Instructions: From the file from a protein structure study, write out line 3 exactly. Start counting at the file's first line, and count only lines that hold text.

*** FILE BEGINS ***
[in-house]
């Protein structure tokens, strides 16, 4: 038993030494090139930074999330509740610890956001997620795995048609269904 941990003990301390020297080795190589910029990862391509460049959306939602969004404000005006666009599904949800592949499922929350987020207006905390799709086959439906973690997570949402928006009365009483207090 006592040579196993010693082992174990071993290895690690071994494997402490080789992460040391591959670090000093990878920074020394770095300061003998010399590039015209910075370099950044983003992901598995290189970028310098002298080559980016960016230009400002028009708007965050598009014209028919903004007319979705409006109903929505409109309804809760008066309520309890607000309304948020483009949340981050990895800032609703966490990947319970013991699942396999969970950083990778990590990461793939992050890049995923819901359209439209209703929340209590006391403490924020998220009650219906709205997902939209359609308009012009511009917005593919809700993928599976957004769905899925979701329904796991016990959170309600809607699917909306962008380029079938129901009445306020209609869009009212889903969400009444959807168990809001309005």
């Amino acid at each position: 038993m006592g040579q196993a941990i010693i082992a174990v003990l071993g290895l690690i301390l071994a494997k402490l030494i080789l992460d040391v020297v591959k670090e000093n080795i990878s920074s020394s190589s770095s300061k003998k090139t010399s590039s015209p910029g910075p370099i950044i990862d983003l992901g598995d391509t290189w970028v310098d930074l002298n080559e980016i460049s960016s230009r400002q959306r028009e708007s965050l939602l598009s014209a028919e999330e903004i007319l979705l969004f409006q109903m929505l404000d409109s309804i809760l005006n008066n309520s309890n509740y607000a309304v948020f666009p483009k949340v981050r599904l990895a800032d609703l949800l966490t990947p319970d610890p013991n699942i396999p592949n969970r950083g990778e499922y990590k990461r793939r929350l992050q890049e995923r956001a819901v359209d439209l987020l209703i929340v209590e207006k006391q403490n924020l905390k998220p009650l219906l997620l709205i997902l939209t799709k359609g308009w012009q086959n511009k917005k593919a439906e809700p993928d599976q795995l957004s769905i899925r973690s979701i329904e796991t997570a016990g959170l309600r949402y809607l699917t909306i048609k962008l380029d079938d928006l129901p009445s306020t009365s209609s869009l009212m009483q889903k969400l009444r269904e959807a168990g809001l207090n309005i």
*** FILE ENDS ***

């Amino acid at each position: 038993m006592g040579q196993a941990i010693i082992a174990v003990l071993g290895l690690i301390l071994a494997k402490l030494i080789l992460d040391v020297v591959k670090e000093n080795i990878s920074s020394s190589s770095s300061k003998k090139t010399s590039s015209p910029g910075p370099i950044i990862d983003l992901g598995d391509t290189w970028v310098d930074l002298n080559e980016i460049s960016s230009r400002q959306r028009e708007s965050l939602l598009s014209a028919e999330e903004i007319l979705l969004f409006q109903m929505l404000d409109s309804i809760l005006n008066n309520s309890n509740y607000a309304v948020f666009p483009k949340v981050r599904l990895a800032d609703l949800l966490t990947p319970d610890p013991n699942i396999p592949n969970r950083g990778e499922y990590k990461r793939r929350l992050q890049e995923r956001a819901v359209d439209l987020l209703i929340v209590e207006k006391q403490n924020l905390k998220p009650l219906l997620l709205i997902l939209t799709k359609g308009w012009q086959n511009k917005k593919a439906e809700p993928d599976q795995l957004s769905i899925r973690s979701i329904e796991t997570a016990g959170l309600r949402y809607l699917t909306i048609k962008l380029d079938d928006l129901p009445s306020t009365s209609s869009l009212m009483q889903k969400l009444r269904e959807a168990g809001l207090n309005i």